Archives of Sexual Behavior

, Volume 46, Issue 7, pp 2021–2031 | Cite as

Maintaining Affection Despite Pain: Daily Associations Between Physical Affection and Sexual and Relationship Well-Being in Women with Genito-Pelvic Pain

  • Sarah A. VannierEmail author
  • Natalie O. Rosen
  • Sean P. Mackinnon
  • Sophie Bergeron
Original Paper


Provoked vestibulodynia (PVD) is a recurrent, genito-pelvic pain condition that affects 8–12 % of women and has negative implications for sexual and relationship functioning. Many women with PVD report avoiding physical affection because they are concerned that affectionate behavior will lead to painful sexual activity. In community samples, physical affection is associated with improved sexual and relational well-being; however, no research has assessed the influence of physical affection on well-being in women with PVD. The current study examined day-to-day, within-person associations between affectionate behavior (hugging/kissing, cuddling) and sexual satisfaction, relationship satisfaction, sexual functioning, and pain intensity in women with PVD. Seventy women diagnosed with PVD completed an 8-week daily survey. Data were analyzed using multilevel modeling. All outcomes were assessed on days involving sexual activity (n = 401 days). Physical affection was assessed on days with and without sexual activity. Hugging/kissing was positively associated with sexual satisfaction, relationship satisfaction, and sexual functioning within any given day and when predicting the next day. Hugging/kissing was unrelated to pain intensity. Cuddling was not associated with any outcomes. Results persisted for affection that occurred on days with and without sexual activity. Findings suggest physical affection is beneficial for the sexual and relationship well-being of women with PVD. These results may inform interventions that encourage women coping with PVD to engage in more daily physical affection with their partners.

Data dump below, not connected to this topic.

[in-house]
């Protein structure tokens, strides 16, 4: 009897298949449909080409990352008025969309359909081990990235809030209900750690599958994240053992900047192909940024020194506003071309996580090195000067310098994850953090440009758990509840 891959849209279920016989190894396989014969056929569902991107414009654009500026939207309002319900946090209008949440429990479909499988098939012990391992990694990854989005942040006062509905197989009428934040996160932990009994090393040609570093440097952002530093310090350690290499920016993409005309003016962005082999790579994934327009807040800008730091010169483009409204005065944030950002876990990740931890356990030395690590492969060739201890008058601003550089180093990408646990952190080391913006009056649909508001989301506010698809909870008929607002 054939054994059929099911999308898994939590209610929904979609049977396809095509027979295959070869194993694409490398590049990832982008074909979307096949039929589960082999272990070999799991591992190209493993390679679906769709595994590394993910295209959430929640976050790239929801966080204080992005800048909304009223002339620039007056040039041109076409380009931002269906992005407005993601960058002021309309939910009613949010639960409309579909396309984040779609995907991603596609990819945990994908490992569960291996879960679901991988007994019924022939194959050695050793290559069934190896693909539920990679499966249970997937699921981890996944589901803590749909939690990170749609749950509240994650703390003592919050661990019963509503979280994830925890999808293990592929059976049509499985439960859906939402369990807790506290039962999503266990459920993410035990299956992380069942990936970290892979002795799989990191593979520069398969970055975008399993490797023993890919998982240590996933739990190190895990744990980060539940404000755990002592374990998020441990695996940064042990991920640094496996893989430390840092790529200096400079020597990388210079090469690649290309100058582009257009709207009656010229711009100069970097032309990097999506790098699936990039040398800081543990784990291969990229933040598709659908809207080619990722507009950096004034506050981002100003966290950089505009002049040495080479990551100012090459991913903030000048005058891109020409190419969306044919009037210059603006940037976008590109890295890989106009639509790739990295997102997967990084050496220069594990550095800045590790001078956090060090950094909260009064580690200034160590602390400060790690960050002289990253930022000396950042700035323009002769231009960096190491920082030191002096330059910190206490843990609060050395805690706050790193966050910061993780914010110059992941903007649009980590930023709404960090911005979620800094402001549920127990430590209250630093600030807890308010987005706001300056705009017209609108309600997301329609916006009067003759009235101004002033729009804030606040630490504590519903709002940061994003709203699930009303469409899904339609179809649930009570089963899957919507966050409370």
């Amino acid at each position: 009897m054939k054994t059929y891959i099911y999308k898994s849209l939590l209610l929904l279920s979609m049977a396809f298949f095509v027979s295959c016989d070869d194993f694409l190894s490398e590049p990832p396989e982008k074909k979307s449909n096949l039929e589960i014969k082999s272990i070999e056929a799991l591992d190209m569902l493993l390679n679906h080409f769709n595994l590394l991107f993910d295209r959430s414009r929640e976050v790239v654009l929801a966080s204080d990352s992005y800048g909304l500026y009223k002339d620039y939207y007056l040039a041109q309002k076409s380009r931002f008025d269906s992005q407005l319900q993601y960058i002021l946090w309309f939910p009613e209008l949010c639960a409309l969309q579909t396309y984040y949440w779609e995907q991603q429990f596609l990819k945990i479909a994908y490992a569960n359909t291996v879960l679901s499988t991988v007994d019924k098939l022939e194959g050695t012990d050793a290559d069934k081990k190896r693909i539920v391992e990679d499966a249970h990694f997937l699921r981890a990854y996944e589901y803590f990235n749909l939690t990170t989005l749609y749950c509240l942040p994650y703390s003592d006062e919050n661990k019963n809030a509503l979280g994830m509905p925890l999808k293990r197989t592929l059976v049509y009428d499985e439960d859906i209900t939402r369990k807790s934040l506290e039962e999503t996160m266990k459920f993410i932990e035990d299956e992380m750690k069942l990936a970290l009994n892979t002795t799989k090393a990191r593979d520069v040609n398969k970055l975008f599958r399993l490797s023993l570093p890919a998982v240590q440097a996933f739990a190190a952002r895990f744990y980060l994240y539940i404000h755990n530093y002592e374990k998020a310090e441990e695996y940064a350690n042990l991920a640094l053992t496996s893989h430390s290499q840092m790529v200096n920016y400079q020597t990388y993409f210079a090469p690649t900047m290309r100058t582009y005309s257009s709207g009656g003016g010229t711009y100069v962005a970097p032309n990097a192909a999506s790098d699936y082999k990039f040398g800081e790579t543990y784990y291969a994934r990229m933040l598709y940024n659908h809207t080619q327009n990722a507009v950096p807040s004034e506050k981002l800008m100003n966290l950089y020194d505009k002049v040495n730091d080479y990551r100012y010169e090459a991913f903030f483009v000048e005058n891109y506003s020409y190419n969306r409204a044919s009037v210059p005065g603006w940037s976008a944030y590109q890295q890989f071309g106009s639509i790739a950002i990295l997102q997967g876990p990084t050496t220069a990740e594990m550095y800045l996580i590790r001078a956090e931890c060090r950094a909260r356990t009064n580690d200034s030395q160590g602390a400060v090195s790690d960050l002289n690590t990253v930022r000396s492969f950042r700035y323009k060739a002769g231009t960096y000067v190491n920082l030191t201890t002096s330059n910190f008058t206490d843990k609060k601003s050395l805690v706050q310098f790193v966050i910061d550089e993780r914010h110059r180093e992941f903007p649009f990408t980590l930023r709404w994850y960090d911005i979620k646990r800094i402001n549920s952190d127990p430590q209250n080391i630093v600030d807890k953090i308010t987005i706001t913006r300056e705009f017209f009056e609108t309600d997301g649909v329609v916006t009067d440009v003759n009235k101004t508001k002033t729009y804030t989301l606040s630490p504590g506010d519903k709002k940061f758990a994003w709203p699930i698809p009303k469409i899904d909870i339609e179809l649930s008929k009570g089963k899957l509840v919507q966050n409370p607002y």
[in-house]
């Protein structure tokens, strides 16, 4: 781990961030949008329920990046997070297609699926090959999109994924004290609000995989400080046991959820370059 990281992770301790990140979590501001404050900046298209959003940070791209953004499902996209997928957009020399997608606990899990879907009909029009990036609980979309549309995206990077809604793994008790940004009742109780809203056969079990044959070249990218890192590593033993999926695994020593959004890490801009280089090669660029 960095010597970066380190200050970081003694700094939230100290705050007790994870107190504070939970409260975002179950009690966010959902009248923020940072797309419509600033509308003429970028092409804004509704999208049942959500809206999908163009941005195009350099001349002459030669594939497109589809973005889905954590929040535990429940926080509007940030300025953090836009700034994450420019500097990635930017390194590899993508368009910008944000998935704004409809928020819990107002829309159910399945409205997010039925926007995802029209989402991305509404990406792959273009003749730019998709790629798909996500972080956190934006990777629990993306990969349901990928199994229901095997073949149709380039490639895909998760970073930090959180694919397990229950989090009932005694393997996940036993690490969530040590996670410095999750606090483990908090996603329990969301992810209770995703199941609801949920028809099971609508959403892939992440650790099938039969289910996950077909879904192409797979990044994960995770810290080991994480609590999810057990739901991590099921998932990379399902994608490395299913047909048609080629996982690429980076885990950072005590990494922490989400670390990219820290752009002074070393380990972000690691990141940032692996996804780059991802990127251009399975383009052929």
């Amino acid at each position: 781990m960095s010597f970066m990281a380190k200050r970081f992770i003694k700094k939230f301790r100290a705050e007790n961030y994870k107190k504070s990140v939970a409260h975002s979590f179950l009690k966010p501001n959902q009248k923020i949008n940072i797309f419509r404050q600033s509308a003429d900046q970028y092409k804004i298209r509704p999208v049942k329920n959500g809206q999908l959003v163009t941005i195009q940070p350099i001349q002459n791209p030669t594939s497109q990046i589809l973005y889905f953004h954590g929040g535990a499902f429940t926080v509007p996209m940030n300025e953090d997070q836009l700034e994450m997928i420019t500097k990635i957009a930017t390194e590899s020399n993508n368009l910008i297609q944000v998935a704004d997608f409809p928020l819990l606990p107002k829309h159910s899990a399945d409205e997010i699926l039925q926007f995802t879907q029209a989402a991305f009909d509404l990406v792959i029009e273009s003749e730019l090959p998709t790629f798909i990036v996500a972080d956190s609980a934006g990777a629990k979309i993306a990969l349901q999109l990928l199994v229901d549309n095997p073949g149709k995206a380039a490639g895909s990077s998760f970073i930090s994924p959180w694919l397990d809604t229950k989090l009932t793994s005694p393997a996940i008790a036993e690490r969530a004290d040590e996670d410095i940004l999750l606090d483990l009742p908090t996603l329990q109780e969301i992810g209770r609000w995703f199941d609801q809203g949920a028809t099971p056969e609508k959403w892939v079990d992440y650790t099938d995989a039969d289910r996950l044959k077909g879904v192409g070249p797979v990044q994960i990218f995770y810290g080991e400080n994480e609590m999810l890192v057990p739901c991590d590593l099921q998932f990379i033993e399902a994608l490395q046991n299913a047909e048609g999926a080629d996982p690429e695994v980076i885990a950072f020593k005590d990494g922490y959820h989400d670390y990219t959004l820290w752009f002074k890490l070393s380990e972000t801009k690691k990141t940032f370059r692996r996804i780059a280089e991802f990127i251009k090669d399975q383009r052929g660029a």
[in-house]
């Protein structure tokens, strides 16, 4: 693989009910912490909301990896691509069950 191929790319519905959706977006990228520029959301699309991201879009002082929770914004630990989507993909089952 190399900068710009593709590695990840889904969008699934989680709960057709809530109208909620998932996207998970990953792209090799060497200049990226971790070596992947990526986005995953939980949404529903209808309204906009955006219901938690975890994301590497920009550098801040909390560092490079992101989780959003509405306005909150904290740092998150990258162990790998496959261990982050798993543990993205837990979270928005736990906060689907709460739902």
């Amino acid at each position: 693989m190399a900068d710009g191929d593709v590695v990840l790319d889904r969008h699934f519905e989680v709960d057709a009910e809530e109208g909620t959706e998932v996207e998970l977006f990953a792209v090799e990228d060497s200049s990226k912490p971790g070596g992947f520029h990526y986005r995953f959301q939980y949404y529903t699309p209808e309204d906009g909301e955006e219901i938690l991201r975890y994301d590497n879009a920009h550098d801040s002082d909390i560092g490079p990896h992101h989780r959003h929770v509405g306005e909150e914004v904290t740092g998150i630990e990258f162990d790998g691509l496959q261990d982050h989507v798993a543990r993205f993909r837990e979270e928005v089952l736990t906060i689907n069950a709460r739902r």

Affection Provoked vestibulodynia Genito-pelvic pain Sexual satisfaction Relationship satisfaction Sexual functioning 



This research was supported by a postdoctoral fellowship awarded to the second author from the Canadian Institutes of Health Research (CIHR) and by grants awarded to the second and fourth author from the CIHR and the Social Sciences and Humanities Research Council.

Compliance with Ethical Standards

Conflict of interest

The authors declare that they have no conflict of interest.

Ethical Approval

All procedures performed in studies involving human participants were in accordance with the ethical standards of the institutional and/or national research committee and with the 1964 Helsinki declaration and its later amendments or comparable ethical standards.

Informed Consent

Informed consent was obtained from all individual participants included in the study.


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Copyright information

© Springer Science+Business Media New York 2016

Authors and Affiliations

  • Sarah A. Vannier
    • 1
    Email author
  • Natalie O. Rosen
    • 1
    • 2
  • Sean P. Mackinnon
    • 1
  • Sophie Bergeron
    • 3
  1. 1.Department of Psychology and NeuroscienceLife Sciences Centre, Dalhousie UniversityHalifaxCanada
  2. 2.Department of Obstetrics and GynaecologyIWK Health CentreHalifaxCanada
  3. 3.Department of PsychologyUniversité de MontréalMontrealCanada

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